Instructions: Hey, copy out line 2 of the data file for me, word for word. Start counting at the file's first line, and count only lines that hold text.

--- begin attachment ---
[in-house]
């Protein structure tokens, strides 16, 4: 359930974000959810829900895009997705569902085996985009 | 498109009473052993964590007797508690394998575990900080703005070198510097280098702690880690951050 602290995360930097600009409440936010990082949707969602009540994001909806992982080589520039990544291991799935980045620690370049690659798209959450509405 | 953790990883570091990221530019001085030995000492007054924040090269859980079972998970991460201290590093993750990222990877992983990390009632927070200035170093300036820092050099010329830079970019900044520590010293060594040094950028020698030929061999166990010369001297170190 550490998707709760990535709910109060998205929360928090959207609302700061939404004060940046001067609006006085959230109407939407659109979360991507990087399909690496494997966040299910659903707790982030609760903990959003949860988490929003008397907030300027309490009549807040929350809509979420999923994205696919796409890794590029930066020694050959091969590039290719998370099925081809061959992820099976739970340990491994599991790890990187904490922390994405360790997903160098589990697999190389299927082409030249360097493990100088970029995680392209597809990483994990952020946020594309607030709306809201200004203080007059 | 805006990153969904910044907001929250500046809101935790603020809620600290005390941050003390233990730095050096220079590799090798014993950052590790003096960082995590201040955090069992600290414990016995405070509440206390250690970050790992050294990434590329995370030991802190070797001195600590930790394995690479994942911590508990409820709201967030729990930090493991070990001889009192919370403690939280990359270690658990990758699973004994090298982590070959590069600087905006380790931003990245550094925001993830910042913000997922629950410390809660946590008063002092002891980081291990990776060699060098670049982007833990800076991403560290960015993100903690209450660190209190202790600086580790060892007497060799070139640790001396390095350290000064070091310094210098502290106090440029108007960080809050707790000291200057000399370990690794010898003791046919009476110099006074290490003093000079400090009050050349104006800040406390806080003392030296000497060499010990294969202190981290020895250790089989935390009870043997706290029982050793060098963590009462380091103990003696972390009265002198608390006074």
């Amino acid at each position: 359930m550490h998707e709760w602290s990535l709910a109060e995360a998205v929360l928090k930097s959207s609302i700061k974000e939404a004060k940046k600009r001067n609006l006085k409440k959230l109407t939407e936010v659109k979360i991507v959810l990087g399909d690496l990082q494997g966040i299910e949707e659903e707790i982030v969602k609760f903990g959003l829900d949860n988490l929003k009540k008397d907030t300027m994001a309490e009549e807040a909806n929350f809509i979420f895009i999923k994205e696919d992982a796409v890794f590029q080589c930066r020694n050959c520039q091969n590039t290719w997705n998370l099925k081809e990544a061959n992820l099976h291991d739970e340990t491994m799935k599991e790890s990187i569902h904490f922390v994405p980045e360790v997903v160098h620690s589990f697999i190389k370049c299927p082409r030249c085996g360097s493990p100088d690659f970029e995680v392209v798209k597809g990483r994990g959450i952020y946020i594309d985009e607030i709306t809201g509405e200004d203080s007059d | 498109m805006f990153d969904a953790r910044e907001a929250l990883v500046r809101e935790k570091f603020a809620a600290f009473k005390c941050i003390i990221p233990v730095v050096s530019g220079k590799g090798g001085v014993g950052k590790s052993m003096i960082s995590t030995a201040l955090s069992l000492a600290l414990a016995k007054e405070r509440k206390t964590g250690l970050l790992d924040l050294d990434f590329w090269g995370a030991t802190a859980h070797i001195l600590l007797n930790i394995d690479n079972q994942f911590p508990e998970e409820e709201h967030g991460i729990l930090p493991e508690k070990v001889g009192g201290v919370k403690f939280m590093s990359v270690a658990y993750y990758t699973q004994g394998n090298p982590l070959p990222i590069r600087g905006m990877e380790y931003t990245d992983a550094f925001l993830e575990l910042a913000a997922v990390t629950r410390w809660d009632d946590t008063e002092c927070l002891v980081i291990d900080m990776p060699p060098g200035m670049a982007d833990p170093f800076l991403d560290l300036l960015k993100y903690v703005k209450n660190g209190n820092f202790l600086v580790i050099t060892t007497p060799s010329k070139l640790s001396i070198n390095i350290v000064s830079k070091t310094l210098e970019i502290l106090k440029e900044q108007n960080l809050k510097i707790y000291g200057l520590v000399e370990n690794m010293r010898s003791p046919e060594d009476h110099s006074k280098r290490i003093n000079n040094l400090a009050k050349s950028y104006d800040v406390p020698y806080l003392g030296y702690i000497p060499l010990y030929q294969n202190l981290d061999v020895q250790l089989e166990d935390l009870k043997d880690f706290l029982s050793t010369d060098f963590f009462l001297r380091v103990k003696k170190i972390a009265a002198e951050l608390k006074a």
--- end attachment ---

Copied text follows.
């Protein structure tokens, strides 16, 4: 359930974000959810829900895009997705569902085996985009 | 498109009473052993964590007797508690394998575990900080703005070198510097280098702690880690951050 602290995360930097600009409440936010990082949707969602009540994001909806992982080589520039990544291991799935980045620690370049690659798209959450509405 | 953790990883570091990221530019001085030995000492007054924040090269859980079972998970991460201290590093993750990222990877992983990390009632927070200035170093300036820092050099010329830079970019900044520590010293060594040094950028020698030929061999166990010369001297170190 550490998707709760990535709910109060998205929360928090959207609302700061939404004060940046001067609006006085959230109407939407659109979360991507990087399909690496494997966040299910659903707790982030609760903990959003949860988490929003008397907030300027309490009549807040929350809509979420999923994205696919796409890794590029930066020694050959091969590039290719998370099925081809061959992820099976739970340990491994599991790890990187904490922390994405360790997903160098589990697999190389299927082409030249360097493990100088970029995680392209597809990483994990952020946020594309607030709306809201200004203080007059 | 805006990153969904910044907001929250500046809101935790603020809620600290005390941050003390233990730095050096220079590799090798014993950052590790003096960082995590201040955090069992600290414990016995405070509440206390250690970050790992050294990434590329995370030991802190070797001195600590930790394995690479994942911590508990409820709201967030729990930090493991070990001889009192919370403690939280990359270690658990990758699973004994090298982590070959590069600087905006380790931003990245550094925001993830910042913000997922629950410390809660946590008063002092002891980081291990990776060699060098670049982007833990800076991403560290960015993100903690209450660190209190202790600086580790060892007497060799070139640790001396390095350290000064070091310094210098502290106090440029108007960080809050707790000291200057000399370990690794010898003791046919009476110099006074290490003093000079400090009050050349104006800040406390806080003392030296000497060499010990294969202190981290020895250790089989935390009870043997706290029982050793060098963590009462380091103990003696972390009265002198608390006074």